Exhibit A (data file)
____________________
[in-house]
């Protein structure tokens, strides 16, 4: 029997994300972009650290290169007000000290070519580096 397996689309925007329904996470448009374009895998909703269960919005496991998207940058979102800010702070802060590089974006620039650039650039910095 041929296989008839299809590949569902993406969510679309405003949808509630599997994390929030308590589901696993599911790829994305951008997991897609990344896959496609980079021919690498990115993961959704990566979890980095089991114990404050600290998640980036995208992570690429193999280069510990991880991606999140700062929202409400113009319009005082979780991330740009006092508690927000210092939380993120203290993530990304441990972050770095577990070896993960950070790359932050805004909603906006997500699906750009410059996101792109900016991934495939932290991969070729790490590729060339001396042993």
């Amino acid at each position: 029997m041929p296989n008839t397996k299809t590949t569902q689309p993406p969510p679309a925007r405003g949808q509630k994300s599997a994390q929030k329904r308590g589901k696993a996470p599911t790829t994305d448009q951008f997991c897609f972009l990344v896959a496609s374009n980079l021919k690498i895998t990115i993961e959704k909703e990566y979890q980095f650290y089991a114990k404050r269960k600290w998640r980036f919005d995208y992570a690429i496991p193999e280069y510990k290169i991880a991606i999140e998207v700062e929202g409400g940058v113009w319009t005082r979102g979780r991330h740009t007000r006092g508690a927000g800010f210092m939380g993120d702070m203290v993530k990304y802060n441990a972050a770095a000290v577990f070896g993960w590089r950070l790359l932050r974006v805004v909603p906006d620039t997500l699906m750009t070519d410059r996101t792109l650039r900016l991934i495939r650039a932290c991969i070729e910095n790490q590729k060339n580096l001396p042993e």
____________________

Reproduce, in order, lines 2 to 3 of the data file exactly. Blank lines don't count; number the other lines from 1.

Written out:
């Protein structure tokens, strides 16, 4: 029997994300972009650290290169007000000290070519580096 397996689309925007329904996470448009374009895998909703269960919005496991998207940058979102800010702070802060590089974006620039650039650039910095 041929296989008839299809590949569902993406969510679309405003949808509630599997994390929030308590589901696993599911790829994305951008997991897609990344896959496609980079021919690498990115993961959704990566979890980095089991114990404050600290998640980036995208992570690429193999280069510990991880991606999140700062929202409400113009319009005082979780991330740009006092508690927000210092939380993120203290993530990304441990972050770095577990070896993960950070790359932050805004909603906006997500699906750009410059996101792109900016991934495939932290991969070729790490590729060339001396042993």
């Amino acid at each position: 029997m041929p296989n008839t397996k299809t590949t569902q689309p993406p969510p679309a925007r405003g949808q509630k994300s599997a994390q929030k329904r308590g589901k696993a996470p599911t790829t994305d448009q951008f997991c897609f972009l990344v896959a496609s374009n980079l021919k690498i895998t990115i993961e959704k909703e990566y979890q980095f650290y089991a114990k404050r269960k600290w998640r980036f919005d995208y992570a690429i496991p193999e280069y510990k290169i991880a991606i999140e998207v700062e929202g409400g940058v113009w319009t005082r979102g979780r991330h740009t007000r006092g508690a927000g800010f210092m939380g993120d702070m203290v993530k990304y802060n441990a972050a770095a000290v577990f070896g993960w590089r950070l790359l932050r974006v805004v909603p906006d620039t997500l699906m750009t070519d410059r996101t792109l650039r900016l991934i495939r650039a932290c991969i070729e910095n790490q590729k060339n580096l001396p042993e």